As a new independent poll suggests a majority of voters could vote against a new tax to finance Vancouver-region transit expansion, regional mayors working to secure a Yes vote say they are not conducting their own surveys to guide their campaign.
On Monday, a spokesman for the mayors said they were depending on their personal contact with voters to get a sense of where public opinion is headed on their bid for approval of a 0.5-per-cent regional addition to the 7-per-cent provincial sales tax.
Revenues from the new tax would be used to help pay for new transit projects over the coming decade, including a Vancouver subway, light rail in Surrey, more buses and road development.
"We get a sense of the [political] terrain every day that we're out there," Port Coquitlam Mayor Greg Moore said, speaking for the Vancouver-region mayors following a news conference at which six mayors made the case for a Yes vote. "We're out there every day talking to people about this."
Mr. Moore said a poll was conducted at the beginning of 2015 to help guide the campaign, but there has been no follow-up to help figure out if public opinion is shifting or what message might be resonating with voters. He said he could not recall the sample size, margin of error or cost of the earlier mayors' poll.
"That's just something we didn't have time for," he said on the subject of new polling, adding he wasn't sure if proceeding without it is politically risky.
Bill Tieleman, speaking for the Better Transit and Transportation Coalition whose 130 member organizations represent 400,000 members, said his organization has no money for polling and is focused on communicating the virtues of the mayors' transit plan. It is also reading the polls that have been done by Insight West and Angus Reid, he said.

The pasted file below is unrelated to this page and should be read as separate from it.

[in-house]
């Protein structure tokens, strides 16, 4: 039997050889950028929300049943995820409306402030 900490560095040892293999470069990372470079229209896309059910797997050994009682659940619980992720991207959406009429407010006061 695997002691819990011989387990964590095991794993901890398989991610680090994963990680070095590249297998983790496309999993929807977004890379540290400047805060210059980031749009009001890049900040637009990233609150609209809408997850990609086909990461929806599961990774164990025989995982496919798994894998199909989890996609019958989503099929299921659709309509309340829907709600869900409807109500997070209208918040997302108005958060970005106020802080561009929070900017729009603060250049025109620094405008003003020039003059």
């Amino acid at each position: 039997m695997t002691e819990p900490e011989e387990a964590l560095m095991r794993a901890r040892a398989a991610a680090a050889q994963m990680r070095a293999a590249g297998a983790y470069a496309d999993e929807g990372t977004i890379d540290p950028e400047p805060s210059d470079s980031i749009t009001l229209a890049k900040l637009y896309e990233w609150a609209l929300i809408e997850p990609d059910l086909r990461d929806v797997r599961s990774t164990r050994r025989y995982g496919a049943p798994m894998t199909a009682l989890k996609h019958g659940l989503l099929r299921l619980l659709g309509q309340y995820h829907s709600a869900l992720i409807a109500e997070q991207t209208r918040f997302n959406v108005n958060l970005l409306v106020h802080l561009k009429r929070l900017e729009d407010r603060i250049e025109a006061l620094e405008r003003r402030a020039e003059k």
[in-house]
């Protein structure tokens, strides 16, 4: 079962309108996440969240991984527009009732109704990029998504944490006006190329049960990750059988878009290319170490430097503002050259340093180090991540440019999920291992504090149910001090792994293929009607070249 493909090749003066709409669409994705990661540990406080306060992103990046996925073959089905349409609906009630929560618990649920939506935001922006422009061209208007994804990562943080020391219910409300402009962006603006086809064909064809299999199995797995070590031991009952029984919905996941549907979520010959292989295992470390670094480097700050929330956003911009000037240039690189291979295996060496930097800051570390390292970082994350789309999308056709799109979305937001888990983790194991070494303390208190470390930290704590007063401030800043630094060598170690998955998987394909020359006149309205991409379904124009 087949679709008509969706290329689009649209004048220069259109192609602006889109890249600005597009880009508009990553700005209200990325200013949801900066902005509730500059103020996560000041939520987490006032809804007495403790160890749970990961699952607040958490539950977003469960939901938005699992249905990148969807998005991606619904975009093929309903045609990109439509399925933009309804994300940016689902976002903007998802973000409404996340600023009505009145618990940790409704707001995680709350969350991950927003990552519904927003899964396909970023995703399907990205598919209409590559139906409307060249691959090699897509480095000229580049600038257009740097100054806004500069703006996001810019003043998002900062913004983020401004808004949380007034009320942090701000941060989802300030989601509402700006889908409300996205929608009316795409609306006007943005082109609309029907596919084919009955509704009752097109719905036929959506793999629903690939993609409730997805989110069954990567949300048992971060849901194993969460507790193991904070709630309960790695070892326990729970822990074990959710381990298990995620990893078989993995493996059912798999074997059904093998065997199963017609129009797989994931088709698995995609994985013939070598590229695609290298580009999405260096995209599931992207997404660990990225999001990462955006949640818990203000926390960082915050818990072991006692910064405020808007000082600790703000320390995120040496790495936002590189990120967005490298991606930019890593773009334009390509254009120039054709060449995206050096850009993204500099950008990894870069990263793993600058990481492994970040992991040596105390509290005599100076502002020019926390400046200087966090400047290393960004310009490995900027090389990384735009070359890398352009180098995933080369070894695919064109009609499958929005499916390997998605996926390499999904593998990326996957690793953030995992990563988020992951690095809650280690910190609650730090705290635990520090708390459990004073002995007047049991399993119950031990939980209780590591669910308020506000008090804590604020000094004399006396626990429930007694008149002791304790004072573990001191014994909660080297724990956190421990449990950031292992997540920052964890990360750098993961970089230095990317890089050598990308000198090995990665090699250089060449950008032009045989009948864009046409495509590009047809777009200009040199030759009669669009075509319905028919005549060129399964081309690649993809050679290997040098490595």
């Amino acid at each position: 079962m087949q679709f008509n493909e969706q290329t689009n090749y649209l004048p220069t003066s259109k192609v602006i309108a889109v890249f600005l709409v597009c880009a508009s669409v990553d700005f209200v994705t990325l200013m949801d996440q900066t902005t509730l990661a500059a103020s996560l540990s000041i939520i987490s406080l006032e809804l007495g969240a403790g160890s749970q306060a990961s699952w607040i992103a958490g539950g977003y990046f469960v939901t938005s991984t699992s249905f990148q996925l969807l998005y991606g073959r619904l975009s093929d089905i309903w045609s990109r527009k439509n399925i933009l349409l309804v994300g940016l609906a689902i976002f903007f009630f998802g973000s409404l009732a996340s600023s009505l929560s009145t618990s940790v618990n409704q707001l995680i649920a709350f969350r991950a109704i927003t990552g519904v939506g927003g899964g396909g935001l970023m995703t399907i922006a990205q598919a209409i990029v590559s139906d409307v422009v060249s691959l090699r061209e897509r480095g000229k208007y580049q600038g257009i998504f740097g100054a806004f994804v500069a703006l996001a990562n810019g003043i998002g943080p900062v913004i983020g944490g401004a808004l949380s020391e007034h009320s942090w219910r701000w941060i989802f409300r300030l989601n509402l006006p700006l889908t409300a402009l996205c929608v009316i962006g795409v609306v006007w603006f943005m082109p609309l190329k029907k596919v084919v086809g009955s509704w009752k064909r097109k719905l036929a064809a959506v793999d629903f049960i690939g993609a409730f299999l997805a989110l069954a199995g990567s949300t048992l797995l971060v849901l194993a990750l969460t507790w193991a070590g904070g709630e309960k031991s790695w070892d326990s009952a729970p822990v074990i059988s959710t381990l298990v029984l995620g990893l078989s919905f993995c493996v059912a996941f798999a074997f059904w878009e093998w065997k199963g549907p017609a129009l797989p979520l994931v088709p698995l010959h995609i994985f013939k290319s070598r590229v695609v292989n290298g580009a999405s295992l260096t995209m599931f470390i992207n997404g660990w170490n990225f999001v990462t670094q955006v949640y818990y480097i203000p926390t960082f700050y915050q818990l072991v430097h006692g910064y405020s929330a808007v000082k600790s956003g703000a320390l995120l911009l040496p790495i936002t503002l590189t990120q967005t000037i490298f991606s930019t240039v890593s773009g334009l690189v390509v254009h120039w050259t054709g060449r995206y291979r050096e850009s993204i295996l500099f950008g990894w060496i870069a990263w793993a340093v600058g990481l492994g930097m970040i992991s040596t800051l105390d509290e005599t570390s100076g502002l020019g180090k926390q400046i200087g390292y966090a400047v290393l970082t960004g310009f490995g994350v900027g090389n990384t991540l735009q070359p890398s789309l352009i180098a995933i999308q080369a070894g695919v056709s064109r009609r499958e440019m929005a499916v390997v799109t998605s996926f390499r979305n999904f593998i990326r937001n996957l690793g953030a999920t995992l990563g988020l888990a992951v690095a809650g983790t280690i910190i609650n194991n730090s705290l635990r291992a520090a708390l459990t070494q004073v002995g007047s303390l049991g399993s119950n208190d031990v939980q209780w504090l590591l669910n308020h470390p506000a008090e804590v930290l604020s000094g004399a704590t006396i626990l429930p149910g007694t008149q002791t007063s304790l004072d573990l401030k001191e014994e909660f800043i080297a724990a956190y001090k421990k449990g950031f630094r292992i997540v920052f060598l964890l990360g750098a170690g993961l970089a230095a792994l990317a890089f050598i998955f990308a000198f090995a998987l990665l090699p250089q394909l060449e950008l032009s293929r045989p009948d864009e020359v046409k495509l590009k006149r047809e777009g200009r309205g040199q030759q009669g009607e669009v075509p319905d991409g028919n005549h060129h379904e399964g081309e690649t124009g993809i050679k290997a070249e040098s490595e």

"We just have to keep communicating," Mr. Tieleman said. "There's no magic solution that polling will give us to say, 'If we tweak the message we'll win.'"
Political scientist Hamish Telford of the University of the Fraser Valley, said he found the situation astonishing. He noted that modern polling provides campaigns with a sense of whether they're ahead and, crucially, why they may not be ahead and what they can do to catch up.
"Otherwise, it's just flying in the dark," Prof. Telford said. "I would think the mayors would want to know what's going on and how they could turn it around. This is very surprising."
He noted that questions have been raised about the value of polling intelligence due to a reduced use of landlines and other factors, but it continues to provide a wealth of information.
Monday's mayoral news conference at Douglas College was timed around the expectation that more than 1.56 million registered voters were to begin receiving their ballots from Elections BC. Voters have until May 29 to mail back their ballots.
On Monday, the Angus Reid Institute released a poll suggesting that 61 per cent of respondents would vote against the new tax, compared with 27 per cent who would vote Yes. The survey said distrust of the regional transit authority TransLink, which has been criticized for mismanaging its spending and executive compensation, was a major issue for No voters.
The online survey, the latest poll to find No running ahead of Yes, involved 950 respondents sampled between Feb. 25 and March 5.
Vancouver Mayor Gregor Robertson, who attended the news conference, expressed confidence the Yes side would win. "Despite what the polls may say," he said, "we're going to see a very different result from what's predicted."